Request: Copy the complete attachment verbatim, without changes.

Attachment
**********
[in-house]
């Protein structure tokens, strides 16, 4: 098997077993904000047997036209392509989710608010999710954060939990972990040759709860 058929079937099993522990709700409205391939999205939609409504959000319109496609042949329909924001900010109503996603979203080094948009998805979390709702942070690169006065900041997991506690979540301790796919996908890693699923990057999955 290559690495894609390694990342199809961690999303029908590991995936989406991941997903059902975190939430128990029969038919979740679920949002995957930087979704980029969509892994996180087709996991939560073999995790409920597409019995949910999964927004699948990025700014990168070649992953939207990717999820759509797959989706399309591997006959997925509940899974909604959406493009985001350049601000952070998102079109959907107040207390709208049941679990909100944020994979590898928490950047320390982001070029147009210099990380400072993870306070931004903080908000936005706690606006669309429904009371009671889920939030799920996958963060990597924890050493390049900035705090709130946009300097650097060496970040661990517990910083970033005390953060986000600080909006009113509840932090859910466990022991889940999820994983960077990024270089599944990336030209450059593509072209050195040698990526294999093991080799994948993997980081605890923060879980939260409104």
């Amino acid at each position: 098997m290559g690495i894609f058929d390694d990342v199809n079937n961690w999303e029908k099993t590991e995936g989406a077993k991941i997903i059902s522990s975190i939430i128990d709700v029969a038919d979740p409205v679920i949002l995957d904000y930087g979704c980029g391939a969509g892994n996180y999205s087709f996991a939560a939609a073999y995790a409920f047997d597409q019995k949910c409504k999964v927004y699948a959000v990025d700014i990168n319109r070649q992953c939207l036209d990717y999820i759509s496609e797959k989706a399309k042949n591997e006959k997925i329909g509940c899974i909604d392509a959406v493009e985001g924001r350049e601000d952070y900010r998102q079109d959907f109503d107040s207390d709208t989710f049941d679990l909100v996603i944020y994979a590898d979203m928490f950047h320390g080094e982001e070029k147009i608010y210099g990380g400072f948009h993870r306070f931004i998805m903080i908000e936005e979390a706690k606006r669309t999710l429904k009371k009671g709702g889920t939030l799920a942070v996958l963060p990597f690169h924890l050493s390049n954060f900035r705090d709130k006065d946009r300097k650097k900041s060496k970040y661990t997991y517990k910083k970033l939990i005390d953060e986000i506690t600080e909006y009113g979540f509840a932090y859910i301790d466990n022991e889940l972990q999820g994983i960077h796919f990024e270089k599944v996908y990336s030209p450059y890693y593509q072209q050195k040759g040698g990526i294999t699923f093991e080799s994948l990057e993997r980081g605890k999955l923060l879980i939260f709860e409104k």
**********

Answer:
[in-house]
């Protein structure tokens, strides 16, 4: 098997077993904000047997036209392509989710608010999710954060939990972990040759709860 058929079937099993522990709700409205391939999205939609409504959000319109496609042949329909924001900010109503996603979203080094948009998805979390709702942070690169006065900041997991506690979540301790796919996908890693699923990057999955 290559690495894609390694990342199809961690999303029908590991995936989406991941997903059902975190939430128990029969038919979740679920949002995957930087979704980029969509892994996180087709996991939560073999995790409920597409019995949910999964927004699948990025700014990168070649992953939207990717999820759509797959989706399309591997006959997925509940899974909604959406493009985001350049601000952070998102079109959907107040207390709208049941679990909100944020994979590898928490950047320390982001070029147009210099990380400072993870306070931004903080908000936005706690606006669309429904009371009671889920939030799920996958963060990597924890050493390049900035705090709130946009300097650097060496970040661990517990910083970033005390953060986000600080909006009113509840932090859910466990022991889940999820994983960077990024270089599944990336030209450059593509072209050195040698990526294999093991080799994948993997980081605890923060879980939260409104």
């Amino acid at each position: 098997m290559g690495i894609f058929d390694d990342v199809n079937n961690w999303e029908k099993t590991e995936g989406a077993k991941i997903i059902s522990s975190i939430i128990d709700v029969a038919d979740p409205v679920i949002l995957d904000y930087g979704c980029g391939a969509g892994n996180y999205s087709f996991a939560a939609a073999y995790a409920f047997d597409q019995k949910c409504k999964v927004y699948a959000v990025d700014i990168n319109r070649q992953c939207l036209d990717y999820i759509s496609e797959k989706a399309k042949n591997e006959k997925i329909g509940c899974i909604d392509a959406v493009e985001g924001r350049e601000d952070y900010r998102q079109d959907f109503d107040s207390d709208t989710f049941d679990l909100v996603i944020y994979a590898d979203m928490f950047h320390g080094e982001e070029k147009i608010y210099g990380g400072f948009h993870r306070f931004i998805m903080i908000e936005e979390a706690k606006r669309t999710l429904k009371k009671g709702g889920t939030l799920a942070v996958l963060p990597f690169h924890l050493s390049n954060f900035r705090d709130k006065d946009r300097k650097k900041s060496k970040y661990t997991y517990k910083k970033l939990i005390d953060e986000i506690t600080e909006y009113g979540f509840a932090y859910i301790d466990n022991e889940l972990q999820g994983i960077h796919f990024e270089k599944v996908y990336s030209p450059y890693y593509q072209q050195k040759g040698g990526i294999t699923f093991e080799s994948l990057e993997r980081g605890k999955l923060l879980i939260f709860e409104k």